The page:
• Deployment of gender experts, gender advisors, junior officer professionals and other experts.
  • Balanced nominations of male and female Austrians to EU and OSCE election monitoring missions.
  • Increased nominations of female Austrians to leadership positions in EU, UN and all OSCE dimensions.

The Austrian NAP lists measures associated with each strategic objective in its monitoring and evaluation framework. These range from measurable and specific to general and are principally qualitative in nature.

For example, in Strategic Objective 3: "Provision of technical support to security sector reform and monitoring activities": 

Support for measures aimed at strengthening protection, security and human rights, and the total amount of financial support provided.

Inter-ministerial Working Group, which is led by the Federal Ministry for European and International Affairs and comprised of representatives of all relevant ministries and the Austrian Development Agency.

The working group is required to provide annual progress reports to the Austrian Council of Ministers, which is then forwarded to Parliament. Civil society is required to have input in the review process, facilitated primarily through annual joint meetings, and the provision of ad hoc civil society representation to the working group. Civil Society input must be sought in advance of preparing annual reports. As noted, this did not occur during the life of the first NAP.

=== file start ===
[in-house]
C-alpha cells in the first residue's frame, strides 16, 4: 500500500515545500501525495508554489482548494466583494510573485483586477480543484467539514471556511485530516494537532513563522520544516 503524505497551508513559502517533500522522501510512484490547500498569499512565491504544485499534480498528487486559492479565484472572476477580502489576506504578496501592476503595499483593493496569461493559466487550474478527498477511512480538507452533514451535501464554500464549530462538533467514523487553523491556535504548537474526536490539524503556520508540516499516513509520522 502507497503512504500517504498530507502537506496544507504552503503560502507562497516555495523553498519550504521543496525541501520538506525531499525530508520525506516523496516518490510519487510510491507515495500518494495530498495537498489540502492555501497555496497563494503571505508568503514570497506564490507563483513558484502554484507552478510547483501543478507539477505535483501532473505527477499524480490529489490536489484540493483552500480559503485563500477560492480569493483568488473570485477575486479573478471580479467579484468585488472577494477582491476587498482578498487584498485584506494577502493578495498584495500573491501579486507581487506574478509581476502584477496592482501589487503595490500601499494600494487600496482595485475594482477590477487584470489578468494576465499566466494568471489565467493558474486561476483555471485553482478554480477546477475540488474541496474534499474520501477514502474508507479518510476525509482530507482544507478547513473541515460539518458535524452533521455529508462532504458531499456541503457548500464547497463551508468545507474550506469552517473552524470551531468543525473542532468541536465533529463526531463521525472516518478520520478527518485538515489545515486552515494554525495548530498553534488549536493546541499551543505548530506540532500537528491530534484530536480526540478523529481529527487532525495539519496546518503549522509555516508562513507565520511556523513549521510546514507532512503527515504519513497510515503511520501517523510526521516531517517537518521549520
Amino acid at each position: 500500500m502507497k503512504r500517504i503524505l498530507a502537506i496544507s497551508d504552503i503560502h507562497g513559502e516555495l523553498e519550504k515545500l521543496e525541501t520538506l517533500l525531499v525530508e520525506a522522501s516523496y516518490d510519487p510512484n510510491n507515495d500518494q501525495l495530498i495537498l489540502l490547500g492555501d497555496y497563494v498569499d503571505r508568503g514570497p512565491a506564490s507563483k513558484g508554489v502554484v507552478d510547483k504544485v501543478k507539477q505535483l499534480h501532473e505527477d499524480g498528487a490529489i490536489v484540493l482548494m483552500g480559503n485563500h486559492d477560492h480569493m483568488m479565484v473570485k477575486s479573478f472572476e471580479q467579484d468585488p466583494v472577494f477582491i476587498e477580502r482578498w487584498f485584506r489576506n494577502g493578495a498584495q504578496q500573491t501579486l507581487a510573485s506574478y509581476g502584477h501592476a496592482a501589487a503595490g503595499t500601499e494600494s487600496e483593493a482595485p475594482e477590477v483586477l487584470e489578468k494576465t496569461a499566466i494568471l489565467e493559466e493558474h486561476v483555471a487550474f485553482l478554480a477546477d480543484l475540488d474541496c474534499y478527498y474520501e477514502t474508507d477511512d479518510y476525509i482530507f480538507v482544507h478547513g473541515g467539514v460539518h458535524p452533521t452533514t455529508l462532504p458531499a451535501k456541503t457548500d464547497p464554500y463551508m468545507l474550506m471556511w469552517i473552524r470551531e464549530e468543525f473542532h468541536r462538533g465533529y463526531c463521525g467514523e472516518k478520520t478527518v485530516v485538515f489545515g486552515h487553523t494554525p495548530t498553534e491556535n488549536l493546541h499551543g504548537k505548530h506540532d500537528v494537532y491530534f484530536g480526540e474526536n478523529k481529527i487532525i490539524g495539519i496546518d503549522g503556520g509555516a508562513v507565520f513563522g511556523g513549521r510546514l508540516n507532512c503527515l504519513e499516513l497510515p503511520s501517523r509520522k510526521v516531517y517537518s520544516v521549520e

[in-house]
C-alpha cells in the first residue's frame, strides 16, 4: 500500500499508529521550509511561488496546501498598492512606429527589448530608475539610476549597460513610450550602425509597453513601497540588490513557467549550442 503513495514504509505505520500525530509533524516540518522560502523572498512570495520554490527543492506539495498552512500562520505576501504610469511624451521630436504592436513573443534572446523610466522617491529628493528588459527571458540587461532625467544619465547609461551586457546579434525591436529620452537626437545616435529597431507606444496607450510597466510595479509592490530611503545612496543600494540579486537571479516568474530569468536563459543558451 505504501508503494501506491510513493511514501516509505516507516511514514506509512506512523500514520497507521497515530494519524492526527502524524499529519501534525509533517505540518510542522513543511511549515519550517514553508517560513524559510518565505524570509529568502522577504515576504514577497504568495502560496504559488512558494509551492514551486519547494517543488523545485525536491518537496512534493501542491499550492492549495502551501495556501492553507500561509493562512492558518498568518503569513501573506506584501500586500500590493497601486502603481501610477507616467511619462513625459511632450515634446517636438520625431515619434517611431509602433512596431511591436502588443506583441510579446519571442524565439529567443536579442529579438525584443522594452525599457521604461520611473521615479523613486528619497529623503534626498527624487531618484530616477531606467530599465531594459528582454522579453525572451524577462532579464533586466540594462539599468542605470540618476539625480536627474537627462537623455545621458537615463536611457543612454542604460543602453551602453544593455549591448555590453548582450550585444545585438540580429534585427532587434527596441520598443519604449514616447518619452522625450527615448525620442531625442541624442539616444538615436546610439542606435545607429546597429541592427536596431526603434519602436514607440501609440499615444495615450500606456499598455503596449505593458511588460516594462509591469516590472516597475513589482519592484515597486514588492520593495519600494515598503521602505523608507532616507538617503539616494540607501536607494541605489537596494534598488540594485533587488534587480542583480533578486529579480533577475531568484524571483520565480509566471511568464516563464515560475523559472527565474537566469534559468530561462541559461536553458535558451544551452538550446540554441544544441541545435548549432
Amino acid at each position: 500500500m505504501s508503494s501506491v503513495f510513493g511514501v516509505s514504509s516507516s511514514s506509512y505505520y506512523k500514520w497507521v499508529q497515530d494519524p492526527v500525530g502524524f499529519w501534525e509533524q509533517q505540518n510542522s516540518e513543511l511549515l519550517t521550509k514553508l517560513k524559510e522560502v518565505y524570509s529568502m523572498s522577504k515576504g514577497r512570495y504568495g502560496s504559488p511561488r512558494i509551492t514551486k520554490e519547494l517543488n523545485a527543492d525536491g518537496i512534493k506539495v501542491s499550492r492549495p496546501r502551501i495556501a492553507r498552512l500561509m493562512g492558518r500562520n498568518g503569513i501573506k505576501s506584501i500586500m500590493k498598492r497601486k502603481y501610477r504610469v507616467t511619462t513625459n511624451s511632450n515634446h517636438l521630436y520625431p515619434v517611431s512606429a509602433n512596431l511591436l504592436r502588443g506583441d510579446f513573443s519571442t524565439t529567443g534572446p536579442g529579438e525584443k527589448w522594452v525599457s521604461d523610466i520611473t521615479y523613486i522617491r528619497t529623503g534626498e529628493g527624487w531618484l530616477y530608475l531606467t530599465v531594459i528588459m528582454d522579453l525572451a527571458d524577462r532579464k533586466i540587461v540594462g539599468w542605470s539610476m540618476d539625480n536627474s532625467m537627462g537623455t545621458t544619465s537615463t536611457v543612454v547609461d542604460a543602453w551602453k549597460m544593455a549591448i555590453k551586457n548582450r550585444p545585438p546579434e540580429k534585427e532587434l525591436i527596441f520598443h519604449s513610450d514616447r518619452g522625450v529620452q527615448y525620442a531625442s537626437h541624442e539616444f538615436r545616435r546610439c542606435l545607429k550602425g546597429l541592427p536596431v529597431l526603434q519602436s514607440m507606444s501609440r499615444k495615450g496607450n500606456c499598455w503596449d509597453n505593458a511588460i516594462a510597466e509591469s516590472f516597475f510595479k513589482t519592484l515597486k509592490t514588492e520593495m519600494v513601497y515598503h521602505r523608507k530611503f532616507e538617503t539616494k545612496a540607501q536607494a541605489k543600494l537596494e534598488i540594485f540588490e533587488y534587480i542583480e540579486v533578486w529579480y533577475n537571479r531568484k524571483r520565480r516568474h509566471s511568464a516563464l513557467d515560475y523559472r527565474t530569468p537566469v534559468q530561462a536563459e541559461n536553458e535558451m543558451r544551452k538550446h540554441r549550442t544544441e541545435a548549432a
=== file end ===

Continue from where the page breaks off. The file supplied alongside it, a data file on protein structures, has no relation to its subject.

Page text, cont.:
Coordination, Monitoring and Reporting is a priority within the “Activities in Austria” strategic area of the NAP. As such, specific activities, indicators, timelines and responsible actors are articulated.

Annual reports must be forwarded to the Parliament and made publicly available through departmental websites.

A comprehensive review of the NAP, in cooperation with Civil Society, is scheduled for 2016.

The Austrian NAP does not include an allocated or estimated budget, and instead states that “Financing of the activities resulting from the implementation of the Action Plan will be ensured by the responsible ministries within the funds available in their respective budgets.”

The initial NAP and its revision did not include indicators or actions to formulate strategies for sourcing increased funding, level of funding required for specific activities, or accountability mechanisms to ensure funding is raised and used in implementing the NAP. 

Austria's 2012 revised NAP does not specifically mention disarmament.